M D Nalapat
People protest against moral policing.
t is not only in Tunisia, Syria, Libya or Egypt that the ability of cell phones to take photographs and even capture action on video is making waves. A certain Akbaruddin Owaisi, apparently unaware that he was not a resident of Taliban-infested Quetta but India's own Hyderabad, held forth in considerable detail about the sexual prowess or lack of it of males subscribing to a particular faith. The MLA from Andhra Pradesh seems to have considerable interest in the reproductive accoutrements of males of a certain faith, judging by the time he devoted to the subject in his Adilabad speech. And because some enterprising owner of a cell phone recorded Owaisi's speech in full and disseminated in such a manner as to make it go viral online, the entire country is now aware of the nature of the MLA's tendency to aggregate hundreds of millions of widely diverse people into a single, simplistic, category. Owaisi's speech is a cry of pain, of agony, at being forced to live in a secular, multi-religious society rather than in the more pristine environs of a state that cleanses itself of any human beings not subscribing to the dominant faith. Rather than undergo the torture of coming into daily contact with those including, thankfully, the overwhelming majority of India's Muslims who do not subscribe to his hardcore Wahhabi tenets, perhaps it is time that Owaisi began to shop around for an alternative country of residence. This cannot be in the GCC (Gulf Cooperation Council), as all the countries in this group host millions of varied faiths, including that particular faith which our long-suffering legislator seems to loathe the most. Perhaps some corner of Somalia or Sudan will serve the purpose of giving the refreshingly frank legislator a place of residence where there are only hardcore Wahhabis such as the man himself.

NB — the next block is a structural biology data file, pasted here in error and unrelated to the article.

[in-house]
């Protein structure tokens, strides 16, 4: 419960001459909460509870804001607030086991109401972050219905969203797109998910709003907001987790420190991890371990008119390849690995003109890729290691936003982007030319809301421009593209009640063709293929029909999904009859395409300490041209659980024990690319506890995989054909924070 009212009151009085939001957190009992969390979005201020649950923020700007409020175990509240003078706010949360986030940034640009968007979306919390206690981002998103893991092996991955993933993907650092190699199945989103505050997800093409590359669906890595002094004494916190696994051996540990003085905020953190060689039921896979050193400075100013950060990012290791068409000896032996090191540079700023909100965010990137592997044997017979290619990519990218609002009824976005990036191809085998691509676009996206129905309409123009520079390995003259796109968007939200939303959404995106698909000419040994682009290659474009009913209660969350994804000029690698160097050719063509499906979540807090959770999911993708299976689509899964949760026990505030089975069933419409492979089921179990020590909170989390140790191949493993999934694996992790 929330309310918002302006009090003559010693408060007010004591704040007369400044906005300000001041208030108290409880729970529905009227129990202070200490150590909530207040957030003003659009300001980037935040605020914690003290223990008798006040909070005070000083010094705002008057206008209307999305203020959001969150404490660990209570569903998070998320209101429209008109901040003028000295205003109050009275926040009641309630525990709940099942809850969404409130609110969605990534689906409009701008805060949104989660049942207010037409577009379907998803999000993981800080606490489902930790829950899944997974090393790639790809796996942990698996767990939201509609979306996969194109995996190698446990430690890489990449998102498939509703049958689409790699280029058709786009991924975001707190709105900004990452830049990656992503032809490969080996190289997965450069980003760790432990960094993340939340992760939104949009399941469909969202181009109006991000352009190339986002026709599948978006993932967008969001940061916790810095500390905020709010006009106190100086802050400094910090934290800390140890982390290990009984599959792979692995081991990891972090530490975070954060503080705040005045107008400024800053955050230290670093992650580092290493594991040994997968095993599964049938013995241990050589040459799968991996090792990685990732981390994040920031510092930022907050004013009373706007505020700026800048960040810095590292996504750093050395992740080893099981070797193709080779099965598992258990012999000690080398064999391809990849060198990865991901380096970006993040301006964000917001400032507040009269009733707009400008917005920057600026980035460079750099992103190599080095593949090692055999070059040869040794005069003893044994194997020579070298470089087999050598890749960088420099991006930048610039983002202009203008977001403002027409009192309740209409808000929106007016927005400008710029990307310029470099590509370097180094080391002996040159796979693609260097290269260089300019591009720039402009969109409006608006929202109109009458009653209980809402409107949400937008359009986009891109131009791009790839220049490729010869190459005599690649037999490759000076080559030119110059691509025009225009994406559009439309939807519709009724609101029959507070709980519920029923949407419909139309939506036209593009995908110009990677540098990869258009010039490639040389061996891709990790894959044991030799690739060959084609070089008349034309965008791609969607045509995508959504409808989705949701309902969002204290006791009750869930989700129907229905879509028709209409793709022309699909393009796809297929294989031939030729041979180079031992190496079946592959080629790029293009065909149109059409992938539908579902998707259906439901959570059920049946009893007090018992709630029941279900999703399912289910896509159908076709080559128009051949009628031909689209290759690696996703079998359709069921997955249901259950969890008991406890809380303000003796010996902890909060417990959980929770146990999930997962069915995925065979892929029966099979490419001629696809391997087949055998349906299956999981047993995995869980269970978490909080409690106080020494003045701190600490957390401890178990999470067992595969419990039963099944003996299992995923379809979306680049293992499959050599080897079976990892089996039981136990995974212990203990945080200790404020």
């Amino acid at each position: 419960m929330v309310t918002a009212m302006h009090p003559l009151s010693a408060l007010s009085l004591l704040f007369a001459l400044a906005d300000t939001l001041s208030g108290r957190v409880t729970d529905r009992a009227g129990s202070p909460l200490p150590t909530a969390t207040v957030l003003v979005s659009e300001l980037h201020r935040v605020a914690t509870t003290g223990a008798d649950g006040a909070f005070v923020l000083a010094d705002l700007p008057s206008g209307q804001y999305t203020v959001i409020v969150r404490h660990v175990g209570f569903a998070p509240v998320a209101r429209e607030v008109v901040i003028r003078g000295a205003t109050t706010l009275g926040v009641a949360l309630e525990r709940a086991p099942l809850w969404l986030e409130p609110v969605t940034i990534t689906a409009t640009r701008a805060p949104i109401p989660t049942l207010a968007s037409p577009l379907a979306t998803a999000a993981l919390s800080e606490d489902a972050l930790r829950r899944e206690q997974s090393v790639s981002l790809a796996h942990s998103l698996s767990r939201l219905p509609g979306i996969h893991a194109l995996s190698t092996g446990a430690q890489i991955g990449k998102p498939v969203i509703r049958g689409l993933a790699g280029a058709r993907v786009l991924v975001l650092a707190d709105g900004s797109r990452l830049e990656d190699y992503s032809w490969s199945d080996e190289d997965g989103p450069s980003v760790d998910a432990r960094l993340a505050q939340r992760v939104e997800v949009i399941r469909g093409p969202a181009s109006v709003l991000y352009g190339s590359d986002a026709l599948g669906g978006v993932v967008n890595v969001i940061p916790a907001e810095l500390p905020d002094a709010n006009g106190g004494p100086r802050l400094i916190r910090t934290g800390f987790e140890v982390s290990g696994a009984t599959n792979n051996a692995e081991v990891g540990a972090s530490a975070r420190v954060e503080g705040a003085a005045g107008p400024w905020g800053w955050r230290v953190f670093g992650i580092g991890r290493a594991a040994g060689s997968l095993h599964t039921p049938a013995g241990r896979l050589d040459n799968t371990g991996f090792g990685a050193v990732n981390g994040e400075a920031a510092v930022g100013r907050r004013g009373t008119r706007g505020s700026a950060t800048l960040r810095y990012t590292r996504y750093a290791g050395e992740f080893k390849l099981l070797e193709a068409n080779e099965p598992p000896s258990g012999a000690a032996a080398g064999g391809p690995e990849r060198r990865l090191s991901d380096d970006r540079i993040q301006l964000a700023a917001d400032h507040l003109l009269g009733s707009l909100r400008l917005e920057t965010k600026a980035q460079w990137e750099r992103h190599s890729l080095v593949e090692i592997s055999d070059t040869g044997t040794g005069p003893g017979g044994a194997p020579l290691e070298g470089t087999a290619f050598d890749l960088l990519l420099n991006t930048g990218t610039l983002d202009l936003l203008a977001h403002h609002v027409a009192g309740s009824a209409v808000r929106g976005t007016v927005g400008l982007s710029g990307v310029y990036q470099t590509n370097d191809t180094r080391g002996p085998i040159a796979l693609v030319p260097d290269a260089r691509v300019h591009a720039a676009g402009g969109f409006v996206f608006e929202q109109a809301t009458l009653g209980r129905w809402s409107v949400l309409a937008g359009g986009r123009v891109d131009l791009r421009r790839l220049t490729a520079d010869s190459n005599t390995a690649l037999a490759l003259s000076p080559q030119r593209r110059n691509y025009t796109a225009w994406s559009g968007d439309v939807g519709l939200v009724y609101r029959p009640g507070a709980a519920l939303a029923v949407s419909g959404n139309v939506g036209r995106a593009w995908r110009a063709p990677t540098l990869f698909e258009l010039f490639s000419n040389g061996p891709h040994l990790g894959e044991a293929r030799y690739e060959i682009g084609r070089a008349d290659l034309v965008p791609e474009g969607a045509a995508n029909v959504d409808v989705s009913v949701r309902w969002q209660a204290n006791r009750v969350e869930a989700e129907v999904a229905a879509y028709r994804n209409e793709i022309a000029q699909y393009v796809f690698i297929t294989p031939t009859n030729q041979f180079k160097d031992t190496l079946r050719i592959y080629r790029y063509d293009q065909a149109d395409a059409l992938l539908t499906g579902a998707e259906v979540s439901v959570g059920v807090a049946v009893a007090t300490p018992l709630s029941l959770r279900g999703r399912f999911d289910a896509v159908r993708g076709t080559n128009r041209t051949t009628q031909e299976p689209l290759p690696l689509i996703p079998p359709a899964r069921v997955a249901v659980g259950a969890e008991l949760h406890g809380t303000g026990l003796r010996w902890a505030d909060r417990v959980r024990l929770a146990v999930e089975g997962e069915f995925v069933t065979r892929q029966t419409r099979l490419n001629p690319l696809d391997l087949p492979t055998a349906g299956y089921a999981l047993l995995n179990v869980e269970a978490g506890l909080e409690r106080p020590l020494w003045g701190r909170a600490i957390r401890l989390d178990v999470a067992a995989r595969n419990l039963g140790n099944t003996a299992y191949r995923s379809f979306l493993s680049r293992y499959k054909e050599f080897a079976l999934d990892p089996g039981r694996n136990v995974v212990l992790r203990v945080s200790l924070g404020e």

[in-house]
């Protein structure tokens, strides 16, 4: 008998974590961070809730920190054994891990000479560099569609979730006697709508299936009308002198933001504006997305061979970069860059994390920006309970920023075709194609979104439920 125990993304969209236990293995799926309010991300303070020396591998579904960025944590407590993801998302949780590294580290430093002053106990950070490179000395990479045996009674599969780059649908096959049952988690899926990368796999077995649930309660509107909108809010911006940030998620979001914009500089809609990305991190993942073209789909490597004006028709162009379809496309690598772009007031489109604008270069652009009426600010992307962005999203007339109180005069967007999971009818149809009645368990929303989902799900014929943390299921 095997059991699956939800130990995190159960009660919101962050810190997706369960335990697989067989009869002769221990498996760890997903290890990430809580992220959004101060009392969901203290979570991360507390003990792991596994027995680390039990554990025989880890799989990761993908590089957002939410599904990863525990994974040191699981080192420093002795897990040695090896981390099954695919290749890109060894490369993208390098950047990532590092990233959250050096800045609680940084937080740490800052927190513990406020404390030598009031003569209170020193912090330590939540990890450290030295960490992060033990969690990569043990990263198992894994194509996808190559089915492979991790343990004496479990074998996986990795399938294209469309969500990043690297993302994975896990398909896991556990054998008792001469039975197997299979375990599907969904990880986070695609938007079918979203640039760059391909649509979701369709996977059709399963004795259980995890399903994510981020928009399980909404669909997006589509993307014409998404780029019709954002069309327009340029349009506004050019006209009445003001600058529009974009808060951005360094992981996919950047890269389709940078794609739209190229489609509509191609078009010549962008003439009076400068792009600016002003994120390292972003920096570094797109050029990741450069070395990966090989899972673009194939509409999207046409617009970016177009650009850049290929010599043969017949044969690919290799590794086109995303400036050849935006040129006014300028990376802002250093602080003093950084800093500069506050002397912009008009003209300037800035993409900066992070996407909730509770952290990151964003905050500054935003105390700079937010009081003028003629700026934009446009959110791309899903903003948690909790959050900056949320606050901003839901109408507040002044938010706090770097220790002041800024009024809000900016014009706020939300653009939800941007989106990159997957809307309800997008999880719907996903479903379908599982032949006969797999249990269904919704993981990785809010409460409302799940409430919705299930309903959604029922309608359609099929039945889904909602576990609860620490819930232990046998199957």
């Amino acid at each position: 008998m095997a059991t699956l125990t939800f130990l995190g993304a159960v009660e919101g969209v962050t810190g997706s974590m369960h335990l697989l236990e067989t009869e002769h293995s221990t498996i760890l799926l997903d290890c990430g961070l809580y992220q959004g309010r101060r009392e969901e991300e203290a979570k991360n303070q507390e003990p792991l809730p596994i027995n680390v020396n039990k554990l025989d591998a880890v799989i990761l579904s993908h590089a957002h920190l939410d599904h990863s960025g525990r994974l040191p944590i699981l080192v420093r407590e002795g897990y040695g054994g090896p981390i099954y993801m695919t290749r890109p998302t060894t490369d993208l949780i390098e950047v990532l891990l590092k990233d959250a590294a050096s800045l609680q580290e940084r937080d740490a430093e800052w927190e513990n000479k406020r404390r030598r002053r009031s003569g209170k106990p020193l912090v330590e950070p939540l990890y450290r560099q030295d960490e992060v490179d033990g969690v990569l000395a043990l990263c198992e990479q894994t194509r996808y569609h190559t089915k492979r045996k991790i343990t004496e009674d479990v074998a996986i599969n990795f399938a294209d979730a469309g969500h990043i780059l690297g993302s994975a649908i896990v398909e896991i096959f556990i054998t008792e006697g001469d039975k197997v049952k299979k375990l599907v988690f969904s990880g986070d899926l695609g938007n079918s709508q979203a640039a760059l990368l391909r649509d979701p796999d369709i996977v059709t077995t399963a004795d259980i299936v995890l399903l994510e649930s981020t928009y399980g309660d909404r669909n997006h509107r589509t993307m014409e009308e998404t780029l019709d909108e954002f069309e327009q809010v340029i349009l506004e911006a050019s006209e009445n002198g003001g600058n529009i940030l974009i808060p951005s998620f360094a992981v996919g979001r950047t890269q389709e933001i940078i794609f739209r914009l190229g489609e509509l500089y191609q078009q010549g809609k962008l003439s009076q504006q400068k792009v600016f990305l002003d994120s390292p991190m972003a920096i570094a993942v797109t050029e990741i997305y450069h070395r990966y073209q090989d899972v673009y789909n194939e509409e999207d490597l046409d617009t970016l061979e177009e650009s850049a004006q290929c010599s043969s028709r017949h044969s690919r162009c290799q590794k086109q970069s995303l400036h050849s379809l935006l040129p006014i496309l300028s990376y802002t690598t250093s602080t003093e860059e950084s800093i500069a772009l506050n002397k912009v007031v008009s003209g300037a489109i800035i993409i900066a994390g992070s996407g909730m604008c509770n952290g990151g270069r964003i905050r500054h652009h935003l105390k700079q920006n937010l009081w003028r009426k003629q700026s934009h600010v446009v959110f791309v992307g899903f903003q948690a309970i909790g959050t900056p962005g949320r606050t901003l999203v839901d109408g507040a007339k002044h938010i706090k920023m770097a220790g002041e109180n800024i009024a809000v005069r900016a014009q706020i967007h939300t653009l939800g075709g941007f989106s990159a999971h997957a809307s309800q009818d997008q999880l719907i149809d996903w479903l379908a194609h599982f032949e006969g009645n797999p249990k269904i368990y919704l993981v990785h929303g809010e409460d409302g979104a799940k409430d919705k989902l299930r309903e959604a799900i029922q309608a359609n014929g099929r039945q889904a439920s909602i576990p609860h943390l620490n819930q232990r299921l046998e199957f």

Soon, however, Owaisi may not need to relocate to Sudan or Somalia in order to savour the pleasure of living in a monochrome society, such as that sought to be created in Afghanistan by the Taliban. From all across India, an intolerance of lifestyles and views different from one's own has begun to show itself. A few days ago, a corporator from the Trinamool Congress was apparently drummed out of his party because he committed the presumably heinous crime of attending a dance performance by a few leggy women, and actually tossed cash in their general direction. Some snippets of the performance were screened on television, to gasps of horror from studio anchors and discussants, none of whom had apparently been to nightspots in Paris or New York or indeed to multiple such shows across India itself. However, the difference is that such shows and much raunchier variations are ignored by the media in France and the United States.
If even a spot of Dirty Dancing is seen by the mavens of the media and the political class as beyond the limits of tolerance, it may be time for Manmohan Singh to ask Mullah Omar, wherever the man may be hiding, to locate a suitable Minister of Culture for his team. Television anchors who have been with justification declaiming about the "moral police" who seek to enforce their own restrictive views on the rest of society. Amusingly, some of these same television anchors became livid onscreen at what they saw as an intolerable attack on Indian culture, a dance performance and a corporator who hopefully has paid his taxes before throwing the rest of his money away on dancers showing a bit of an arm and a pair of legs, but not much else.
Dirty Dancing is not rape, and to treat the two as morally equivalent is to demonstrate a patriarchal mindset, which lends itself to abuses against women. The women of India have the right to wear what they please, and to be protected from perverts and criminals while doing so. Hypocritical moralising about dance shows and the like will not take away the failure of the Indian state to ensure an environment where democratic freedoms can be exercised, including in one's personal life.
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